In the animated biopic “Charlotte,” about the German Jewish painter Charlotte Salomon, the film’s most eloquent moment may be its last. Concluding on an image of the French Riviera as the sounds of a Nazi roundup can be heard, the directors Éric Warin and Tahir Rana come closest to capturing Salomon’s brief life with its tensions between the creative and the nihilistic.
The actress Keira Knightley voices Salomon, who became known posthumously for “Life? or Theatre?,” the vast series of autobiographical gouaches she painted while living in the South of France. In 1938, her parents sent her from Berlin to the American philanthropist Ottilie Moore’s estate in Villefranche-sur-Mer, where her maternal grandparents had relocated.
“Life? or Theatre?” — now considered an early graphic novel — is made up of 769 paintings, which are thick, unsettling and expressionistic.
Like her opus, the film covers Salomon’s youth in Berlin with her father, a physician, and stepmother, an opera singer; her romance with her stepmother’s voice coach, Alfred Wolfsohn (a very fine Mark Strong); her time at Berlin’s Academy of Arts; her relationship with her grandparents; and, yes, the rise of the Third Reich.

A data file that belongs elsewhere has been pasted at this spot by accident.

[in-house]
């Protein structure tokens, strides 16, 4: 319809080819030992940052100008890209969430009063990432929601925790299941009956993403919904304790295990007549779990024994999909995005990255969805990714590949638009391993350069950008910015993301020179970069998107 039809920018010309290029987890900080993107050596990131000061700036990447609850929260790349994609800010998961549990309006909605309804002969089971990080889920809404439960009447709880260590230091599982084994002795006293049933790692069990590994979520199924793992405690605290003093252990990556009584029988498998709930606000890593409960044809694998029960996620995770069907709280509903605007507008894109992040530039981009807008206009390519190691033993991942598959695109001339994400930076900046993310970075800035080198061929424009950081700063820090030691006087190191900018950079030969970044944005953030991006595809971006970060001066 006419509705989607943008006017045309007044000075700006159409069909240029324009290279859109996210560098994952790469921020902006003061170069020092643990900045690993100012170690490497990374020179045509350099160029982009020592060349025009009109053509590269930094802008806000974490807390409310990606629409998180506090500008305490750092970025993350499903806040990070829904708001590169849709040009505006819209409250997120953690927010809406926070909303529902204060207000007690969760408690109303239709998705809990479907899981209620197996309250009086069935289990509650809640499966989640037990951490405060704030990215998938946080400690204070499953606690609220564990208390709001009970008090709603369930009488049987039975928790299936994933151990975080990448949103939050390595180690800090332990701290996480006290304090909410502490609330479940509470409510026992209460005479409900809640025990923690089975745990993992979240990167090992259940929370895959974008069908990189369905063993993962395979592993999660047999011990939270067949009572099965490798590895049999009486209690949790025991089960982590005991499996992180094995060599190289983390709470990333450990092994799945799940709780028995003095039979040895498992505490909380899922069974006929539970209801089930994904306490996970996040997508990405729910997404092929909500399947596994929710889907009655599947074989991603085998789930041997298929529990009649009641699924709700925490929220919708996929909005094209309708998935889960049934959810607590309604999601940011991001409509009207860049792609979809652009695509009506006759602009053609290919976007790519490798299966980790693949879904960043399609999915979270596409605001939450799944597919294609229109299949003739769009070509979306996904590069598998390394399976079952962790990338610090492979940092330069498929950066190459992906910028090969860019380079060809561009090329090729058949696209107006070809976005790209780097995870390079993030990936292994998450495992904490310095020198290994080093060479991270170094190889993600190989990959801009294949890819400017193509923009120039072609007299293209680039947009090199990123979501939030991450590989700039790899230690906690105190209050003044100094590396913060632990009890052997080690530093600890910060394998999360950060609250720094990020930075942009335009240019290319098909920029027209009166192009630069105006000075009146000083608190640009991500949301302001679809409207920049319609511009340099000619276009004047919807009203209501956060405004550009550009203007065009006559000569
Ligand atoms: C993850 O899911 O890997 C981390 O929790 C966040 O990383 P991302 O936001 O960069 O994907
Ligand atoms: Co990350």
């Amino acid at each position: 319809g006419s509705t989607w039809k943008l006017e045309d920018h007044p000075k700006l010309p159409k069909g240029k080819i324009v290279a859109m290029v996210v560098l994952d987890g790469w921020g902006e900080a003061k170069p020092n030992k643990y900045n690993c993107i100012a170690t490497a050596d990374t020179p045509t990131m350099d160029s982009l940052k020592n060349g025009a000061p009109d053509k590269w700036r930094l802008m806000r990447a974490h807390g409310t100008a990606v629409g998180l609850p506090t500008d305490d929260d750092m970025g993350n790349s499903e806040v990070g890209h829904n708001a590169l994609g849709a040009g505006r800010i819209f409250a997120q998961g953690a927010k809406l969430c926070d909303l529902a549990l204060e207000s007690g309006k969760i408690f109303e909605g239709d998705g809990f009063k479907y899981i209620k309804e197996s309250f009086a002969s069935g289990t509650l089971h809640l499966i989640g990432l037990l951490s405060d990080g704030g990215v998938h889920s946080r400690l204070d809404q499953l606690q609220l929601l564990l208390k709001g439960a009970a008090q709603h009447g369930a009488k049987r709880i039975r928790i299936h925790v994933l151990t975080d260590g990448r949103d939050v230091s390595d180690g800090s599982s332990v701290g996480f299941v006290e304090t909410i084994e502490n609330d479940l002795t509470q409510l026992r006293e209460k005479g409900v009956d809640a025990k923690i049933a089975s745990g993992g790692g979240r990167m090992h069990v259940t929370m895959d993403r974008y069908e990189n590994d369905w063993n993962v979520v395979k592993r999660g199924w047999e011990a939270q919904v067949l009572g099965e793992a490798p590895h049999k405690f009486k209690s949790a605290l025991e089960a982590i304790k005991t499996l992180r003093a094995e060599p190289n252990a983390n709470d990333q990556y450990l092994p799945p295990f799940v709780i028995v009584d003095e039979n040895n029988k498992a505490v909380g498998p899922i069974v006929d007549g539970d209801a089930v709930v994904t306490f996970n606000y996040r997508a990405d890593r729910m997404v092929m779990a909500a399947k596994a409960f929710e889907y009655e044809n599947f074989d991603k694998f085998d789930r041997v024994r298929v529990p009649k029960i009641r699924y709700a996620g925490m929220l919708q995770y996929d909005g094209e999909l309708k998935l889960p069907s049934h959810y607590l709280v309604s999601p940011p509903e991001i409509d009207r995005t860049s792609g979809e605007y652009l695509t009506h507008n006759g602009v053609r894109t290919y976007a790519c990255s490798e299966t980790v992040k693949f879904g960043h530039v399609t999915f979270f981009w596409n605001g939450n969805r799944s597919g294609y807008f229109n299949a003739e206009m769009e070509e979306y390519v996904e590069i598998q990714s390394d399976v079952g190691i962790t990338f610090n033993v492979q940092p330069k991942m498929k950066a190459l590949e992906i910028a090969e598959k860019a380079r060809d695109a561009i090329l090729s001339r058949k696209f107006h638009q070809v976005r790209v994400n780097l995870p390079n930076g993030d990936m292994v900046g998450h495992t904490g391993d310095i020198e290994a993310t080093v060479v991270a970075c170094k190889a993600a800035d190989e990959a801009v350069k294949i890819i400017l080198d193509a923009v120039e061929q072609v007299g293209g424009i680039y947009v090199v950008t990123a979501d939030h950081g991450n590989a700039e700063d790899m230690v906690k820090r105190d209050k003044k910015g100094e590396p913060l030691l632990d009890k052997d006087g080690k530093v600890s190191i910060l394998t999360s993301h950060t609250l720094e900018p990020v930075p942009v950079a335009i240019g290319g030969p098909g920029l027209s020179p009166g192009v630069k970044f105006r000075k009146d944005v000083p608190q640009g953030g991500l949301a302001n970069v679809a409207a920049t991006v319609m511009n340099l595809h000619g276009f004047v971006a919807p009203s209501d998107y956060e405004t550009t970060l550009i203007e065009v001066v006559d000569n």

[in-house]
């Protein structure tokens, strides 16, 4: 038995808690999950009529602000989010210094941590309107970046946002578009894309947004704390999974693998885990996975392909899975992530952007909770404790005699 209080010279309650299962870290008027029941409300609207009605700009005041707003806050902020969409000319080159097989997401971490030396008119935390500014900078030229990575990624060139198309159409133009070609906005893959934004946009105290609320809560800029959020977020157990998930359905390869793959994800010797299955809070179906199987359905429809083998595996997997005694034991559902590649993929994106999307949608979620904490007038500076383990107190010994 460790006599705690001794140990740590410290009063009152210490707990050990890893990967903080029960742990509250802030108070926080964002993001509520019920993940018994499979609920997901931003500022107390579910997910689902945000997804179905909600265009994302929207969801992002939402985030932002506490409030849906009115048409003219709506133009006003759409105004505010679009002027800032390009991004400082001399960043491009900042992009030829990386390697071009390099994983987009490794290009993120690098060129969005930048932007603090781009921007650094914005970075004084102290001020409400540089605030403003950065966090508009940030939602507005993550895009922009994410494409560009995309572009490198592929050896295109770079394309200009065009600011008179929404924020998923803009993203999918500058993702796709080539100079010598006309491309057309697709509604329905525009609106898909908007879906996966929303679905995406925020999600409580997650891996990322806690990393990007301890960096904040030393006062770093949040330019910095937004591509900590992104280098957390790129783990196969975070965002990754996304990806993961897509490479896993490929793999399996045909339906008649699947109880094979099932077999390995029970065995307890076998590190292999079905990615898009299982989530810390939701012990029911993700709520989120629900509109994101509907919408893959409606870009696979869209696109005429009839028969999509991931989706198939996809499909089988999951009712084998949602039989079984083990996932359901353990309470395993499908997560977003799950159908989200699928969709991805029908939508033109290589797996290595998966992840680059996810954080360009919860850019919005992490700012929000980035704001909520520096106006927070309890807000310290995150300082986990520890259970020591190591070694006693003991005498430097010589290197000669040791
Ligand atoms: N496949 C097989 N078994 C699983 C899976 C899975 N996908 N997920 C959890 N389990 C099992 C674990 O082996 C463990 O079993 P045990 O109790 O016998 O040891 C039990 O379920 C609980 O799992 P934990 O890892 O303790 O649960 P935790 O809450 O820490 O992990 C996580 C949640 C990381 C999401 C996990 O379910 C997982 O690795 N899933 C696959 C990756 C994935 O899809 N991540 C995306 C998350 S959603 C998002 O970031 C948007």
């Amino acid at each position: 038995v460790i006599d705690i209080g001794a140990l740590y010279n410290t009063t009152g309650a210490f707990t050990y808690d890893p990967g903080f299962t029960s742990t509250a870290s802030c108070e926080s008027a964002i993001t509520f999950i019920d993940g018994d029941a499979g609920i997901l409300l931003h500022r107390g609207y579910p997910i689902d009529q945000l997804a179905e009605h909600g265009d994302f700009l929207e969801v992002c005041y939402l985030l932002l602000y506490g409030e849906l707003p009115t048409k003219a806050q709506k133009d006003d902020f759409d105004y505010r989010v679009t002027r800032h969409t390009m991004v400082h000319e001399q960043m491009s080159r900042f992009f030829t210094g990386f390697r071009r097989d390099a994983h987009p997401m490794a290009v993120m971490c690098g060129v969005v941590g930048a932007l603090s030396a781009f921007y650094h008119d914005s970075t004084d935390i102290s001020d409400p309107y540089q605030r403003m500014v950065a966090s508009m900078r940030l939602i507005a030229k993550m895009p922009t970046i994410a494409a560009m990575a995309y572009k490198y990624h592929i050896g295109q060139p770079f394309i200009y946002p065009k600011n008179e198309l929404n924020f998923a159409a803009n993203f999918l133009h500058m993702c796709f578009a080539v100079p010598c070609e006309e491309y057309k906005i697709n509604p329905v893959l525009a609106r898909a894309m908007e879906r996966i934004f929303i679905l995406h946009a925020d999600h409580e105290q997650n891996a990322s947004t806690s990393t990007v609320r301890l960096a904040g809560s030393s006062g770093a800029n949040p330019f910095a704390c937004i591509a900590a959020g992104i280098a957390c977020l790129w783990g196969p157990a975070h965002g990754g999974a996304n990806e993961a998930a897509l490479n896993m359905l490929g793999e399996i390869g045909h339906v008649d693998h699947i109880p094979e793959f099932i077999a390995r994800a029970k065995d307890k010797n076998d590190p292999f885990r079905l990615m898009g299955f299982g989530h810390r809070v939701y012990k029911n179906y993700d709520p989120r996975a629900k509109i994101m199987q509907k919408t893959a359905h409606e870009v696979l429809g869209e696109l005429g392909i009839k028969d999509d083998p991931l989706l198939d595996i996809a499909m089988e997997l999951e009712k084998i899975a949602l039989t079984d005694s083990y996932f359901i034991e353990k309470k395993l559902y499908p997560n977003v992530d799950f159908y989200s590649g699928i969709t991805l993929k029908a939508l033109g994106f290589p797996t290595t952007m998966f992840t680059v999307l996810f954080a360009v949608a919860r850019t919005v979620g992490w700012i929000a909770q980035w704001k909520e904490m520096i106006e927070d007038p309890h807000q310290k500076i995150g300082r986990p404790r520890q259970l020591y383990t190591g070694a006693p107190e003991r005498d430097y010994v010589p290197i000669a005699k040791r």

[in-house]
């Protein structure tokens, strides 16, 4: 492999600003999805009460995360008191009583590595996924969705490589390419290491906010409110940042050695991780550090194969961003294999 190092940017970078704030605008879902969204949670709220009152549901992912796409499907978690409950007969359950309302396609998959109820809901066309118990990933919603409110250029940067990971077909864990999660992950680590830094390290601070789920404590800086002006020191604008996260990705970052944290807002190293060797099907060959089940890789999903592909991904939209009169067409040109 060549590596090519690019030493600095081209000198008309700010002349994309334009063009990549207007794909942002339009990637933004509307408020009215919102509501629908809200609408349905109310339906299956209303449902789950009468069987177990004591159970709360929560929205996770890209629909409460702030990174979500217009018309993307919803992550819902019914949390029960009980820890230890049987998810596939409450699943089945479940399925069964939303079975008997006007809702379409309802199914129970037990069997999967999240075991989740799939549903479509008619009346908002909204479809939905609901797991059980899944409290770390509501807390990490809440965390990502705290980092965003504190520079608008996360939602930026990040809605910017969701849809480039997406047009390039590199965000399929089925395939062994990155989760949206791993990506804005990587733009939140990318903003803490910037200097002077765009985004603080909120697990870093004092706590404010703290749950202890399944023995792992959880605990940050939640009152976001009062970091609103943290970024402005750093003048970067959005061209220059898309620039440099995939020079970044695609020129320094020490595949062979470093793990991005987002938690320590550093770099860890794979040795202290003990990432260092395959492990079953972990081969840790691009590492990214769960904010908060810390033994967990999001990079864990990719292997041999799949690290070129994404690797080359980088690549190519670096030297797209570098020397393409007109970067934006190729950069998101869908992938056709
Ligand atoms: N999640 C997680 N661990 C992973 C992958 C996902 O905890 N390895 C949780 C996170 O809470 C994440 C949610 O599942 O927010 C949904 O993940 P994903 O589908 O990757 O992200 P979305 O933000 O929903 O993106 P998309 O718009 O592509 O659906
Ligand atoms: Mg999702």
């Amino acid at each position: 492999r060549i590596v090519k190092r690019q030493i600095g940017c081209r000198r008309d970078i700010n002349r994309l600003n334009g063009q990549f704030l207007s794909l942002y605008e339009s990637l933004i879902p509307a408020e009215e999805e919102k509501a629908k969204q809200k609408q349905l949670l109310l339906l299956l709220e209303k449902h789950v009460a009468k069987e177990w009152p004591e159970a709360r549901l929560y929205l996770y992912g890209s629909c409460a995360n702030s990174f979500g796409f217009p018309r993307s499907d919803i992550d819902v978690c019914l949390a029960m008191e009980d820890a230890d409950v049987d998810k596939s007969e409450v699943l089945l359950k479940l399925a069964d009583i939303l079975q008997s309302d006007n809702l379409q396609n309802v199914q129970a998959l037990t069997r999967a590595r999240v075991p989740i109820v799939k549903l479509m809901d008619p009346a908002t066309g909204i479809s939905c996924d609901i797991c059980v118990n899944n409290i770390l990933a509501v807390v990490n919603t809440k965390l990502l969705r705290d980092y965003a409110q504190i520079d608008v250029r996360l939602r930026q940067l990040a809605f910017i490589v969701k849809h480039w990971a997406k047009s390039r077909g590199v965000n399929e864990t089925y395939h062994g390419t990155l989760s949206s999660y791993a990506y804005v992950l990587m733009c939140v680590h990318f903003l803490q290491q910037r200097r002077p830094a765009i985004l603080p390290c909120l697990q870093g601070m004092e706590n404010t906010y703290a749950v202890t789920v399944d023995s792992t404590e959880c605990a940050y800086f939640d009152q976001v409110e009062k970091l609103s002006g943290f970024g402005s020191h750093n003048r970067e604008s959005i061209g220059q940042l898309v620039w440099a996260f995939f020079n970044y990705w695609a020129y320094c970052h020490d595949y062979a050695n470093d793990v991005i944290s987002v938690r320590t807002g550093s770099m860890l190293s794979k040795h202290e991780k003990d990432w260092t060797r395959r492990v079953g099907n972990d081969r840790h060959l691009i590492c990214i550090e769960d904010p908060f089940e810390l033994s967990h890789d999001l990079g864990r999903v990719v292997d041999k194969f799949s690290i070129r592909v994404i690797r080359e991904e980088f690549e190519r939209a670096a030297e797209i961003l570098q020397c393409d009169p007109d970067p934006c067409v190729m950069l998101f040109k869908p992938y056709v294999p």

But the demons closing in on her in France don’t only wear brown shirts. Jim Broadbent gives voice to her grandfather with a sternness that hints as his tyranny. It is her grandfather’s vindictive revelation of the family’s history of mental illness and suicides that spurs Salomon to create her masterwork.
“Charlotte” takes faithful inspiration from the artist’s life, and understatedly renders the facts of her tragic death before the credits. On the day Salomon arrived at Auschwitz, she was killed. She was 26 years old, and pregnant.
In the end, “Charlotte” is bereft of the spirit of the artist who made the uncanny “Life? or Theatre?” What an even better tribute the movie would have been had it also taken heated energy from Salomon’s art.
Not rated. Running time: 1 hour 32 minutes. In theaters.